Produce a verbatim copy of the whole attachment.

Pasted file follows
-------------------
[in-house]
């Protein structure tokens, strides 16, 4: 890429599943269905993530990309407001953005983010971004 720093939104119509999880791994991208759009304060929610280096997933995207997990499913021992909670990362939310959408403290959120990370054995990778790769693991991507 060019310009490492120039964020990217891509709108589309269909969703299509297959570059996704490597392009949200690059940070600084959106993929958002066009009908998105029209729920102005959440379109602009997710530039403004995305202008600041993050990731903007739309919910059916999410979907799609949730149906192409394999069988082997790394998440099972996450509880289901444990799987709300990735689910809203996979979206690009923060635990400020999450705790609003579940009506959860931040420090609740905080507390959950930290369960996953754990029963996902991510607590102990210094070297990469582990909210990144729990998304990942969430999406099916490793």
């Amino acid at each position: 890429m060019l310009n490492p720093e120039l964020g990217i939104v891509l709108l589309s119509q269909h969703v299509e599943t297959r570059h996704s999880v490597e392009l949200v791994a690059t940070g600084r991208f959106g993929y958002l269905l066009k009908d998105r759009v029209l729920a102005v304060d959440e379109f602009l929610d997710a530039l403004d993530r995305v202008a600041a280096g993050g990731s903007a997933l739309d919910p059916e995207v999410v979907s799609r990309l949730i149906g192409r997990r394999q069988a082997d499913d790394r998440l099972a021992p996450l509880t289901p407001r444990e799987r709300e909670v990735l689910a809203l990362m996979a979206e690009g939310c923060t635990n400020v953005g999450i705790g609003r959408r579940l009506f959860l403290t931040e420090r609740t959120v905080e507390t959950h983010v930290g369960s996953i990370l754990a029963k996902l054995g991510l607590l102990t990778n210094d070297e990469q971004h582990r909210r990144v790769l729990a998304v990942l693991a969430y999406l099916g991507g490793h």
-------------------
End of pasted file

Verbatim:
[in-house]
């Protein structure tokens, strides 16, 4: 890429599943269905993530990309407001953005983010971004 720093939104119509999880791994991208759009304060929610280096997933995207997990499913021992909670990362939310959408403290959120990370054995990778790769693991991507 060019310009490492120039964020990217891509709108589309269909969703299509297959570059996704490597392009949200690059940070600084959106993929958002066009009908998105029209729920102005959440379109602009997710530039403004995305202008600041993050990731903007739309919910059916999410979907799609949730149906192409394999069988082997790394998440099972996450509880289901444990799987709300990735689910809203996979979206690009923060635990400020999450705790609003579940009506959860931040420090609740905080507390959950930290369960996953754990029963996902991510607590102990210094070297990469582990909210990144729990998304990942969430999406099916490793």
């Amino acid at each position: 890429m060019l310009n490492p720093e120039l964020g990217i939104v891509l709108l589309s119509q269909h969703v299509e599943t297959r570059h996704s999880v490597e392009l949200v791994a690059t940070g600084r991208f959106g993929y958002l269905l066009k009908d998105r759009v029209l729920a102005v304060d959440e379109f602009l929610d997710a530039l403004d993530r995305v202008a600041a280096g993050g990731s903007a997933l739309d919910p059916e995207v999410v979907s799609r990309l949730i149906g192409r997990r394999q069988a082997d499913d790394r998440l099972a021992p996450l509880t289901p407001r444990e799987r709300e909670v990735l689910a809203l990362m996979a979206e690009g939310c923060t635990n400020v953005g999450i705790g609003r959408r579940l009506f959860l403290t931040e420090r609740t959120v905080e507390t959950h983010v930290g369960s996953i990370l754990a029963k996902l054995g991510l607590l102990t990778n210094d070297e990469q971004h582990r909210r990144v790769l729990a998304v990942l693991a969430y999406l099916g991507g490793h």